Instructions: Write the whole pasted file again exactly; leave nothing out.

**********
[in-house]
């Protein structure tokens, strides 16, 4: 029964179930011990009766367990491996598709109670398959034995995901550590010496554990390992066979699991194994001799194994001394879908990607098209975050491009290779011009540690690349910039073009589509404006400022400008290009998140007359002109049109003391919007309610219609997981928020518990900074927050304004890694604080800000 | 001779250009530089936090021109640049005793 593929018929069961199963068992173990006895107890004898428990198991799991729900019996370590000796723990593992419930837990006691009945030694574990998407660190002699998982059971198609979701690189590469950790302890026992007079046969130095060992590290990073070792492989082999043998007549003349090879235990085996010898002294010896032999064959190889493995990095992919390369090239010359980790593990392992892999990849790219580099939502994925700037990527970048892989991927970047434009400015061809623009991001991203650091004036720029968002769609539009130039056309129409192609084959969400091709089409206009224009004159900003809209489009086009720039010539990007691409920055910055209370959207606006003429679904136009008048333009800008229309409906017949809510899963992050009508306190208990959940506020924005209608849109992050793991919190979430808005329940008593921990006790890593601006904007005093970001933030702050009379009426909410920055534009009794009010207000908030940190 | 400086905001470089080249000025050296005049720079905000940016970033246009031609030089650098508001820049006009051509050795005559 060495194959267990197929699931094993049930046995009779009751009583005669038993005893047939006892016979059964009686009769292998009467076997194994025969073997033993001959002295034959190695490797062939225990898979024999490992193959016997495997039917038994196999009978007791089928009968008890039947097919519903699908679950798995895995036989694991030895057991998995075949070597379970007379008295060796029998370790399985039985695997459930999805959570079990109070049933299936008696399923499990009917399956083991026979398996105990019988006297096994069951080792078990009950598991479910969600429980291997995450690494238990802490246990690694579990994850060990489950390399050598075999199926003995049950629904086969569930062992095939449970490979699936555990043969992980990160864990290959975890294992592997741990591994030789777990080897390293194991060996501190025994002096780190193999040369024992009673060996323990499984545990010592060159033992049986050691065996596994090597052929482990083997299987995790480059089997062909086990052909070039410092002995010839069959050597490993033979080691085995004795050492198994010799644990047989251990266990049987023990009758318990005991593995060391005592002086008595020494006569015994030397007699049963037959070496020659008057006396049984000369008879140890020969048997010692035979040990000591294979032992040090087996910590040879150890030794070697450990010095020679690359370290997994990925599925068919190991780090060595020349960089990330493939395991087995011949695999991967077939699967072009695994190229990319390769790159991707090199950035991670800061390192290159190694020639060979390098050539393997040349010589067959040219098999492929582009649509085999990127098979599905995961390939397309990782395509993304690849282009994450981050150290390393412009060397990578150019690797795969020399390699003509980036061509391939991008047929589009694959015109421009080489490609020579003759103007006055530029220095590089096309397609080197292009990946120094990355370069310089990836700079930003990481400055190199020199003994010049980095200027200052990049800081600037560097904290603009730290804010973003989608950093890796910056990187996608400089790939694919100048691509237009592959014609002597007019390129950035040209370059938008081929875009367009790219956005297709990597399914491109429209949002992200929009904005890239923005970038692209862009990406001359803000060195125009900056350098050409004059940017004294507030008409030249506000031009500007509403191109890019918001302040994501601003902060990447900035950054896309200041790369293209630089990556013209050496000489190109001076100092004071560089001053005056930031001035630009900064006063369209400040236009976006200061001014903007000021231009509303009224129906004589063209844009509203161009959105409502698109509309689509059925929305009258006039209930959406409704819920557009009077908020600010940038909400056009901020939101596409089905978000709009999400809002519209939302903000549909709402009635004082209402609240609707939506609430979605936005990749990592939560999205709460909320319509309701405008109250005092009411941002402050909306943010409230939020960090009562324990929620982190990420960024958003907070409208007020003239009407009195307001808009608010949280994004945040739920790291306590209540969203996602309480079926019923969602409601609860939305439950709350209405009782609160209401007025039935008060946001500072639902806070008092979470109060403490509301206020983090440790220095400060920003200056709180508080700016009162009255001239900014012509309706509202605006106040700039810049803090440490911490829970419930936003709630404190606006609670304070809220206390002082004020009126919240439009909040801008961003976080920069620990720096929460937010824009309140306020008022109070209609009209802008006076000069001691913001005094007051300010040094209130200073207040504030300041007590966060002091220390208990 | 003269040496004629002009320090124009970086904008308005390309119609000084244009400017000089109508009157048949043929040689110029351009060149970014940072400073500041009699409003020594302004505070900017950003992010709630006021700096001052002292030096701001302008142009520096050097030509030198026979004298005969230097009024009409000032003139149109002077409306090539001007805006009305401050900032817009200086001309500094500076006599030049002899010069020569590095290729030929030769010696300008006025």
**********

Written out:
[in-house]
């Protein structure tokens, strides 16, 4: 029964179930011990009766367990491996598709109670398959034995995901550590010496554990390992066979699991194994001799194994001394879908990607098209975050491009290779011009540690690349910039073009589509404006400022400008290009998140007359002109049109003391919007309610219609997981928020518990900074927050304004890694604080800000 | 001779250009530089936090021109640049005793 593929018929069961199963068992173990006895107890004898428990198991799991729900019996370590000796723990593992419930837990006691009945030694574990998407660190002699998982059971198609979701690189590469950790302890026992007079046969130095060992590290990073070792492989082999043998007549003349090879235990085996010898002294010896032999064959190889493995990095992919390369090239010359980790593990392992892999990849790219580099939502994925700037990527970048892989991927970047434009400015061809623009991001991203650091004036720029968002769609539009130039056309129409192609084959969400091709089409206009224009004159900003809209489009086009720039010539990007691409920055910055209370959207606006003429679904136009008048333009800008229309409906017949809510899963992050009508306190208990959940506020924005209608849109992050793991919190979430808005329940008593921990006790890593601006904007005093970001933030702050009379009426909410920055534009009794009010207000908030940190 | 400086905001470089080249000025050296005049720079905000940016970033246009031609030089650098508001820049006009051509050795005559 060495194959267990197929699931094993049930046995009779009751009583005669038993005893047939006892016979059964009686009769292998009467076997194994025969073997033993001959002295034959190695490797062939225990898979024999490992193959016997495997039917038994196999009978007791089928009968008890039947097919519903699908679950798995895995036989694991030895057991998995075949070597379970007379008295060796029998370790399985039985695997459930999805959570079990109070049933299936008696399923499990009917399956083991026979398996105990019988006297096994069951080792078990009950598991479910969600429980291997995450690494238990802490246990690694579990994850060990489950390399050598075999199926003995049950629904086969569930062992095939449970490979699936555990043969992980990160864990290959975890294992592997741990591994030789777990080897390293194991060996501190025994002096780190193999040369024992009673060996323990499984545990010592060159033992049986050691065996596994090597052929482990083997299987995790480059089997062909086990052909070039410092002995010839069959050597490993033979080691085995004795050492198994010799644990047989251990266990049987023990009758318990005991593995060391005592002086008595020494006569015994030397007699049963037959070496020659008057006396049984000369008879140890020969048997010692035979040990000591294979032992040090087996910590040879150890030794070697450990010095020679690359370290997994990925599925068919190991780090060595020349960089990330493939395991087995011949695999991967077939699967072009695994190229990319390769790159991707090199950035991670800061390192290159190694020639060979390098050539393997040349010589067959040219098999492929582009649509085999990127098979599905995961390939397309990782395509993304690849282009994450981050150290390393412009060397990578150019690797795969020399390699003509980036061509391939991008047929589009694959015109421009080489490609020579003759103007006055530029220095590089096309397609080197292009990946120094990355370069310089990836700079930003990481400055190199020199003994010049980095200027200052990049800081600037560097904290603009730290804010973003989608950093890796910056990187996608400089790939694919100048691509237009592959014609002597007019390129950035040209370059938008081929875009367009790219956005297709990597399914491109429209949002992200929009904005890239923005970038692209862009990406001359803000060195125009900056350098050409004059940017004294507030008409030249506000031009500007509403191109890019918001302040994501601003902060990447900035950054896309200041790369293209630089990556013209050496000489190109001076100092004071560089001053005056930031001035630009900064006063369209400040236009976006200061001014903007000021231009509303009224129906004589063209844009509203161009959105409502698109509309689509059925929305009258006039209930959406409704819920557009009077908020600010940038909400056009901020939101596409089905978000709009999400809002519209939302903000549909709402009635004082209402609240609707939506609430979605936005990749990592939560999205709460909320319509309701405008109250005092009411941002402050909306943010409230939020960090009562324990929620982190990420960024958003907070409208007020003239009407009195307001808009608010949280994004945040739920790291306590209540969203996602309480079926019923969602409601609860939305439950709350209405009782609160209401007025039935008060946001500072639902806070008092979470109060403490509301206020983090440790220095400060920003200056709180508080700016009162009255001239900014012509309706509202605006106040700039810049803090440490911490829970419930936003709630404190606006609670304070809220206390002082004020009126919240439009909040801008961003976080920069620990720096929460937010824009309140306020008022109070209609009209802008006076000069001691913001005094007051300010040094209130200073207040504030300041007590966060002091220390208990 | 003269040496004629002009320090124009970086904008308005390309119609000084244009400017000089109508009157048949043929040689110029351009060149970014940072400073500041009699409003020594302004505070900017950003992010709630006021700096001052002292030096701001302008142009520096050097030509030198026979004298005969230097009024009409000032003139149109002077409306090539001007805006009305401050900032817009200086001309500094500076006599030049002899010069020569590095290729030929030769010696300008006025």